Here’s a small portion of what’s coming in 2021 from Dancing Lights Press. As always, I can’t give firm release dates because I’m a one-person operation. If the New Year is anything like 2020 there will be variables beyond my control, from pandemic to printer shutdowns to postal issues.
How to Gamemaster
When I first started roleplaying, I had to be the gamemaster. My friends wanted to play, and I was the person that stepped up. The hobby was still relatively new, so there weren’t other gamemasters in my area to learn from. Actual play streams didn’t exist. The gamemaster guide had a lot of information, but stop short of teaching my how to run the game. All I could do was wing it and hope for the best.
In talking with other game designers, chatting with my gamer friends, and lurking on social media, a lot of people expressed a wish for a system-agnostic gamemaster’s guide that taught the fundamentals. I don’t mean building props or honing your skills as a voice actor. I mean practical things like preparing an adventure, pacing a game session, and wrangling unruly players.
How to Gamemaster is the book I wished I’d had back then. It’s 96 pages of distilled wisdom honed from decades to running tabletop roleplaying games. No matter what system, setting, or genre you’re using, you will find tips and tricks for honing your skills. The path to becoming the best gamemaster you can be starts here.
The next wave in the Building line will be the Building Genre series. Each book will cover one genre (fantasy, science fiction, horror, and so on) and dive deep into the tropes, themes, and idea that define it. Learn how to leverage the strengths of genre in character development, worldbuilding, and adventure design. Discover how to tweak mechanics to support genre ideals. As with the rest of the Building Series, these will be 96 page, digest-sized volumes.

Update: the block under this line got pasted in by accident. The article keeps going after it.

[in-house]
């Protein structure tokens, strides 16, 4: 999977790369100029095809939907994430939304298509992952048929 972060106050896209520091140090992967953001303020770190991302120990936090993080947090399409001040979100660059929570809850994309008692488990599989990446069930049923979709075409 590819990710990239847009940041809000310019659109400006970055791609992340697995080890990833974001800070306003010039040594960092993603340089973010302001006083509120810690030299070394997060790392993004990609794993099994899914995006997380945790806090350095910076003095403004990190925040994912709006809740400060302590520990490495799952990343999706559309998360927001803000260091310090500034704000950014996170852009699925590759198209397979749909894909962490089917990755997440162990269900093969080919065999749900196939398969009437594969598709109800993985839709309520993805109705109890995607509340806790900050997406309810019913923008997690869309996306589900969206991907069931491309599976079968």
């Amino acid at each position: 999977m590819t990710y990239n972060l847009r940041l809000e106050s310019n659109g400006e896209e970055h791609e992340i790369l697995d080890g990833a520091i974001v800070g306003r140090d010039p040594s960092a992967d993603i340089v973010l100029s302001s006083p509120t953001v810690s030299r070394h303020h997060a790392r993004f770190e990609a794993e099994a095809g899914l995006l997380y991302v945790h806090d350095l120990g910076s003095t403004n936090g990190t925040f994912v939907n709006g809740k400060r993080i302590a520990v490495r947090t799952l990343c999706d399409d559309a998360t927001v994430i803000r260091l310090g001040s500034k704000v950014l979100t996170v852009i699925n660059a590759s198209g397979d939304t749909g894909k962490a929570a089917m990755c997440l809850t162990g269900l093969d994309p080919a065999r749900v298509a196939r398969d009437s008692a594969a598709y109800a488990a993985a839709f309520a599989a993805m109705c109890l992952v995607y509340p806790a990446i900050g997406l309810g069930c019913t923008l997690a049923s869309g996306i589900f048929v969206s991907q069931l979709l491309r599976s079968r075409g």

The DoubleZero Guide Manual will be a variation of How to Gamemaster (above) specifically tailored to the needs of the DoubleZero System. Sections will cover the preparing “real-world”-based adventures in settings that don’t feature magic, superpowers, or other special abilities. Everything you need to be the guide for a DoubleZero campaign (short of the core rules) will be found in this book.
The DoubleZero Companion will offer optional mechanics and alternate systems to help expand and streamline your DoubleZero game. Simplified rules for weapons, vehicles, and gadgets can speed up play. Sections on investigation, making things, and social interactions will take the system far beyond car chases and firefights. The book will broaden the utility and versatility of the system.
I’m retooling how I want to publish DoubleZero Settings. Going forward I want to do full 96-page books that are nearly pick-up-and-play. They will have more extensive backgrounds, adventure outlines, pregenerated characters, and an “lite” version of the rules included. I want you to be able to play the setting without the core book, but still get more out of it with the full system.
The Hippogryph Guide Manual will be another variant of the How to Gamemaster book, focused on running the Hippogryph System. Sections will cover how to run story-focused, character-driven high fantasy adventures. Everything you will need to become a guide and prepare Hippogryph campaigns (aside from the core rules) will be included in this book.
The Hippogryph Companion will offer systems and mechanics that take the game further away from murder hobo tropes. Sections will cover creating spells, conducting investigations, and having adventures that don’t involve slaughter and theft. This book is designed to move the system more toward story gaming and away from some of the problematic legacy of traditional fantasy roleplaying.
Hippogryph Settings are going to follow the same paradigm as the DoubleZero Settings above. I want to look at things that haven’t been done to death. No typically fantasy roleplaying worlds. I want to create situations that need to be solved using diplomacy, solving mysteries, and creativity. The further I can take the settings away from kill things and take their stuff (we have plenty of those games already) while still generating excitement and providing opportunities for fun, the better.